The Original Brushes of Edvard Munch

To make it possible for anyone to paint with the brushes of a master, Adobe has transformed the brushes of Norwegian painter Edvard Munch into Photoshop brushes. Working in collaboration with The Munch Museum in Oslo, and award winning Photoshop brush maker Kyle T. Webster, Munch’s original, century-old brushes are now available in digital form for future generations of artists.
An Icon of Modern Art

Edvard Munch is regarded as one of the greatest artists of all time.
’The Scream’, his most famous painting, is one of the most recognizable in the world. It is also one of the most valuable paintings in history, sold at auction for nearly $120 million. Born in 1863, Munch painted for more than sixty years until his death in 1944. His exceptional craftsmanship and groundbreaking technique have made him an icon of modern art. Today, his legacy lives on, continuing to influence and inspire artists around the world. When Munch died in 1944, he willed all of his artworks to the city of Oslo, where today, many of his well known paintings hang in The Munch Museum. Though not on public display, the tools Munch used to create his masterpieces are also part of the museum’s collection. His brushes are locked away, preserved in the highly restricted museum archives.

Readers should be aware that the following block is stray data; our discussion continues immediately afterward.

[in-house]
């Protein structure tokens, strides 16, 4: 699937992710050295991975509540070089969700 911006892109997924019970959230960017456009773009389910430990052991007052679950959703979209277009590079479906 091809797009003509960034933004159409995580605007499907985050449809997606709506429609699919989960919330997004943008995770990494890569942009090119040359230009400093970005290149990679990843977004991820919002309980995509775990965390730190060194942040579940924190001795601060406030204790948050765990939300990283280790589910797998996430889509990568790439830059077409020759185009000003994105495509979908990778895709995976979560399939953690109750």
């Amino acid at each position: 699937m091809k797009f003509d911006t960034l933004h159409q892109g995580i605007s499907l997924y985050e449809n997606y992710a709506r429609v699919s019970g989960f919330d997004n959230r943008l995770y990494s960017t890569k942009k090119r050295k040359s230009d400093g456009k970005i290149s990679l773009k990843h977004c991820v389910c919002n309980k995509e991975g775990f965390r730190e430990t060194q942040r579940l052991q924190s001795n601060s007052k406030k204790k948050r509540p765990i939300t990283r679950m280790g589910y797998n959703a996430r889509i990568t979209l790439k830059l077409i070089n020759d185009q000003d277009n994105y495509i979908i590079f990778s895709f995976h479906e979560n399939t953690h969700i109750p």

The Science of Capturing Munch’s Brushes

To preserve the legacy of Edvard Munch, Adobe set out to create digital replicas of Munch’s original paintbrushes. Working closely with the museum’s conservation experts, each original brush was photographed in 360 degrees using ultra-high-resolution cameras, documenting all angles and details to create an accurate three dimensional representation. Munch’s artistic style and brushwork was closely analysed by specialists, and combined with data about the brushes’ attributes, including physical properties such as flexibility and bristle type.